As my son got older, I could see my son was a child of big feelings—big joy, big sadness, big anger. For him, from him, I had to learn how to be vulnerable enough to feel in front of someone. When we talked about how to handle anger, I realized that if I didn’t model that emotion, I couldn’t show him how to do it well. And so I let it happen. I got mad. I used my words. I took breaks so my heart could get calm. And in this way we both learned what anger was like. In this way we both learned how to get better, though he was the one who taught me how quick and easy forgiveness could be. Even as my heart rate would be slowing, he was already smiling again and hugging me, saying that he loved me. He almost never needed me to say, “Here’s what mommy didn’t do well with her anger and how she’s going to do better next time.” But I said it anyway, and I still say it, just in case the quickness of his heart now does not stay with him, just in case he’s like me and forgiveness gets harder with age.
When my mother died, her best friend said her heart failed because it had too much unforgiveness. Even twenty years after my parents divorced, which was longer than they were married, she was still angry with my dad. Every day that her life didn’t look like she felt like it should was a reminder of what my dad took with him when he left—not just the blue couches and her faith in forever, but daily visions of what should have been possible. I admit that I would roll my eyes when she complained about my dad at every holiday, something else he’d ruined by his absence. But after my friend died, I better understood. Every day is a day he should have been alive and wasn’t. Every day represented meals he should have eaten, memories he should have made. The men who murdered him took those days. It’s hard to let that go. It still hurts, but I don’t want to die like my mother. I don’t want my heart to fail.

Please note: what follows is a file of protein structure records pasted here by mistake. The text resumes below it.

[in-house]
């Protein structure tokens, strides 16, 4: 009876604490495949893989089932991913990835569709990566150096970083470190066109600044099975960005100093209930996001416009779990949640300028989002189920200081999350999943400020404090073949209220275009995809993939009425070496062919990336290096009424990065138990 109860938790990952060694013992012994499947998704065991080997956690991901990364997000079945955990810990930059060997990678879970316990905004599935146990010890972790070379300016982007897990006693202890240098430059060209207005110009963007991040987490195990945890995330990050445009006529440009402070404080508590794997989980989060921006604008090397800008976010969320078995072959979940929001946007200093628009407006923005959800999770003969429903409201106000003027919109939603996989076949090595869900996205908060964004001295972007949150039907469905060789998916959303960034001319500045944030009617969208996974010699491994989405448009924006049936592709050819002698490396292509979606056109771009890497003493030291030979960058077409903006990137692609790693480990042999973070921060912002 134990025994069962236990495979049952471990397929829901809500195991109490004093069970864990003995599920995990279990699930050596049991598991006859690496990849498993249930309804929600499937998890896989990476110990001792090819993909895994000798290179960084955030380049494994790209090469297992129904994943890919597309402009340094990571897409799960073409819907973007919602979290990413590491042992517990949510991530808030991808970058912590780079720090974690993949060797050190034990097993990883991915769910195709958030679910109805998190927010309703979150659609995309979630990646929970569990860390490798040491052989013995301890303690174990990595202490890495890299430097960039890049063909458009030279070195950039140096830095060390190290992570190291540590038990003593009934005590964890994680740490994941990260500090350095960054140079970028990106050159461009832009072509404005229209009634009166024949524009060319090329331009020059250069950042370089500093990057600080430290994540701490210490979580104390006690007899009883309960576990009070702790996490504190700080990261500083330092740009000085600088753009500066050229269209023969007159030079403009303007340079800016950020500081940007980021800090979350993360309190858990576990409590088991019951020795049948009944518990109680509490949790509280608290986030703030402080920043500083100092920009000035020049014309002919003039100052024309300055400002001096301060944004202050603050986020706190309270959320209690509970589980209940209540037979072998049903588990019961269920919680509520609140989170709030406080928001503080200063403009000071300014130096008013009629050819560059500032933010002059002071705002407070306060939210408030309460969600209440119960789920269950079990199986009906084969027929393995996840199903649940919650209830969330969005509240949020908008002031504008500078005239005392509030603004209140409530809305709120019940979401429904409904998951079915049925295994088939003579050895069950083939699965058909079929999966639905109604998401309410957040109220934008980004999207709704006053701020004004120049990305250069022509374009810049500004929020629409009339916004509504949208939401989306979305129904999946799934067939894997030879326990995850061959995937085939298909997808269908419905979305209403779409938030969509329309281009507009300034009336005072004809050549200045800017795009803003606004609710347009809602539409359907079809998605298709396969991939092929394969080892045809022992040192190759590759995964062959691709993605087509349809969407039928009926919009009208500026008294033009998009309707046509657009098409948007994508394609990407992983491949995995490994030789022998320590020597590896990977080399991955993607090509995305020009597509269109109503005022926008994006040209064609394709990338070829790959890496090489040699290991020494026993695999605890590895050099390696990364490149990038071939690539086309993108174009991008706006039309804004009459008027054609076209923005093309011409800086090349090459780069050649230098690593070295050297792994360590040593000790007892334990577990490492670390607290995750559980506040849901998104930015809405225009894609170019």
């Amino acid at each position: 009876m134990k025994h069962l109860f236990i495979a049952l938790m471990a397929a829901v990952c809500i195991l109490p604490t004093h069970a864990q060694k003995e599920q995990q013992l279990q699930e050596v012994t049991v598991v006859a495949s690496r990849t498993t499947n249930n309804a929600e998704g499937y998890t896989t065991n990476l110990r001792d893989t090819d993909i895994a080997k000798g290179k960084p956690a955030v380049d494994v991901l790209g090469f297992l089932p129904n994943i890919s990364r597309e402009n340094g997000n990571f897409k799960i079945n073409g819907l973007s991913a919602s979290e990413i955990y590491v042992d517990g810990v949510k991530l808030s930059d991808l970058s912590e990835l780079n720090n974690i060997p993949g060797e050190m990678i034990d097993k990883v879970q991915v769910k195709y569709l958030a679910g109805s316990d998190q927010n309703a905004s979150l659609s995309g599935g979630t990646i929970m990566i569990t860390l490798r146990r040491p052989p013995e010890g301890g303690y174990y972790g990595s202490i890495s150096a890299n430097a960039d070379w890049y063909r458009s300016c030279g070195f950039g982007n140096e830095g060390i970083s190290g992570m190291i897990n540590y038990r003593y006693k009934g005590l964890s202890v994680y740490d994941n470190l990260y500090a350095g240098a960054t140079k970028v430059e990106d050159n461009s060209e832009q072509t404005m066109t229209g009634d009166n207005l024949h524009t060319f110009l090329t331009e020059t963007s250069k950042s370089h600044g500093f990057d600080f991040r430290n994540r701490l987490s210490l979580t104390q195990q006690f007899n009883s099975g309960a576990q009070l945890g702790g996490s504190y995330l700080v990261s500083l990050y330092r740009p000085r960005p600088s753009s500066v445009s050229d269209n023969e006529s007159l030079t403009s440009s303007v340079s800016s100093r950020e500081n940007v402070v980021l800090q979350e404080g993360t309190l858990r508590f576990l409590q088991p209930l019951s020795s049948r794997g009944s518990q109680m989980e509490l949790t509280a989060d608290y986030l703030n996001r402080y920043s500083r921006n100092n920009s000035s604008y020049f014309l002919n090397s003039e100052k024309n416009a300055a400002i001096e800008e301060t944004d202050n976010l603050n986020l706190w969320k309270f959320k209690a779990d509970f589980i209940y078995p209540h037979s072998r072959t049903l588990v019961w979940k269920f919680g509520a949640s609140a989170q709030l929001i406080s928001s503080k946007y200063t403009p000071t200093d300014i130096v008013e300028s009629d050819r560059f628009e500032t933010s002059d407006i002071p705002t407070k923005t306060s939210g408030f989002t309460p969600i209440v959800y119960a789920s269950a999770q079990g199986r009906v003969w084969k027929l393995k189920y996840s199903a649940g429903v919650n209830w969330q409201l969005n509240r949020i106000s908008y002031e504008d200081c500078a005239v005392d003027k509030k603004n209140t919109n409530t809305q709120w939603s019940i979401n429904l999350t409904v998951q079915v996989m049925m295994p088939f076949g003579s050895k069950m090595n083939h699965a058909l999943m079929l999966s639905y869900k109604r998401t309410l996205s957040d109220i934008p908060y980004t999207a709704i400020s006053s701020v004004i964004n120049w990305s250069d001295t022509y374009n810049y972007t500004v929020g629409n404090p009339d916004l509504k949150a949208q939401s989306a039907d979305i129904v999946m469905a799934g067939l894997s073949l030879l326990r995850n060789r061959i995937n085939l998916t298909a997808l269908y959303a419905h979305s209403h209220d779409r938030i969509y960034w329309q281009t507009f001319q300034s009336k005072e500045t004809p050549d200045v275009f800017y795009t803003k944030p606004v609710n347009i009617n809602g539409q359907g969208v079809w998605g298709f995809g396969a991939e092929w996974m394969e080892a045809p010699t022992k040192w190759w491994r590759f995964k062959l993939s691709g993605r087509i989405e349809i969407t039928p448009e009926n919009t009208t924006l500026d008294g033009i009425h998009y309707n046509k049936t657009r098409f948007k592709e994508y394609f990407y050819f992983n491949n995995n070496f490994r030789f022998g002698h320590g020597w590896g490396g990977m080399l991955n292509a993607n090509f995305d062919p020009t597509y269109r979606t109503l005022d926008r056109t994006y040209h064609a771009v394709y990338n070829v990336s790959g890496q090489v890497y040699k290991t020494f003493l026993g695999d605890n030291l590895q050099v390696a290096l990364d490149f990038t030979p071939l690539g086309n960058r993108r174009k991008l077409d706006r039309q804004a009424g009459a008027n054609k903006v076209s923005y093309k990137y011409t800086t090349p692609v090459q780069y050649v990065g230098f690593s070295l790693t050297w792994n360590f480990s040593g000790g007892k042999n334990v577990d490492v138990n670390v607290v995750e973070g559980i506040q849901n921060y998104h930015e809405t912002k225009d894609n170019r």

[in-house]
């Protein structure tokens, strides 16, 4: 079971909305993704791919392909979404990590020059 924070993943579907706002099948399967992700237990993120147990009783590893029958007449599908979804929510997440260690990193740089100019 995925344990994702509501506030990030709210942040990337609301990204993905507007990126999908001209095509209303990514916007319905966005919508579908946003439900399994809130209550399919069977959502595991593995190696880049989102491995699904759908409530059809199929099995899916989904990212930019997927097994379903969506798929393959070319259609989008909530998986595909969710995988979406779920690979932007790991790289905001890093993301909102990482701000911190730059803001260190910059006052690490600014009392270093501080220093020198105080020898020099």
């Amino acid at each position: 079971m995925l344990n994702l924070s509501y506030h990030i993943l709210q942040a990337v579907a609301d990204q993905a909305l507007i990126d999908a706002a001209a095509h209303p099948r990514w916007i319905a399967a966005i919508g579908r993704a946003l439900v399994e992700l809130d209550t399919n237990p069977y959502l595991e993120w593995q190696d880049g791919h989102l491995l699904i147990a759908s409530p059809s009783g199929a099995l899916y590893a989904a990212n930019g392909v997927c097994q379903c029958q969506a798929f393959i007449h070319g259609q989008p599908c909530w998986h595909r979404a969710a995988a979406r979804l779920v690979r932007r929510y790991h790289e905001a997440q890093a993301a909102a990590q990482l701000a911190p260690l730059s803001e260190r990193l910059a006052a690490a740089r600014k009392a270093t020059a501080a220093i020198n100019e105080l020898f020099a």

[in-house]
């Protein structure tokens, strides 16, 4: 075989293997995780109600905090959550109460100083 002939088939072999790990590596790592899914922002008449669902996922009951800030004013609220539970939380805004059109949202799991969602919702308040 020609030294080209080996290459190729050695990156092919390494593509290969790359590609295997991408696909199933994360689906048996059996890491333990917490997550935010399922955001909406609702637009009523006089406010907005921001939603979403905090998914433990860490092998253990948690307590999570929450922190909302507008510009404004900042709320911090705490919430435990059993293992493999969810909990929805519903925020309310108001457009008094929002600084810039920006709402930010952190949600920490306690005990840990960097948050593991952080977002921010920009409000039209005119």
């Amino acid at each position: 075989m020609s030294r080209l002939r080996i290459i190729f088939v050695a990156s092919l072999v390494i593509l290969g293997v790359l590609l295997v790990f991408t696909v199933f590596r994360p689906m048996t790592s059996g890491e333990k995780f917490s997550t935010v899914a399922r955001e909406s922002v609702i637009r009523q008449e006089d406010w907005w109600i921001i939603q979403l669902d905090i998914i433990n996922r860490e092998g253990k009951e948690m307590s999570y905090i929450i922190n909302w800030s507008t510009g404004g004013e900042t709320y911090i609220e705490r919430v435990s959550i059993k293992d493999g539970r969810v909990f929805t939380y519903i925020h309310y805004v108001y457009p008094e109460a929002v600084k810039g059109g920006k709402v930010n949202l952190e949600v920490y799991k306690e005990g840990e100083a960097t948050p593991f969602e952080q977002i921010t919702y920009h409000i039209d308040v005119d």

Reading The Tale of Despereaux to my son, we reach the end of the book where Princess Pea must forgive the person who orchestrated her kidnaping, who meant for her to die in a dungeon. She tells them she forgives them, not for the sake of their heart, but for her own. It seems unrealistic to me—my brain, my reliable thinker—that she could forgive so quickly, but I knew when I read that passage that it was time, that years had gone by, and I had not figured out how to forgive those men. I know my anger isn’t justice. My moral imagination knows better. My son knows that to be good at loving others and loving ourselves we have to practice forgiveness. We don’t have to be perfect at it. We feel what we feel. And when our hearts fail, we have to forgive that, too.
Traci Brimhall and Adroit correspondent Kylie Gellatly sat down to talk about Come the Slumberless to the Land of Nod. You can read their conversation here.
Featured image: “Ophelia” by Heather Betts, from Issue Thirty-One.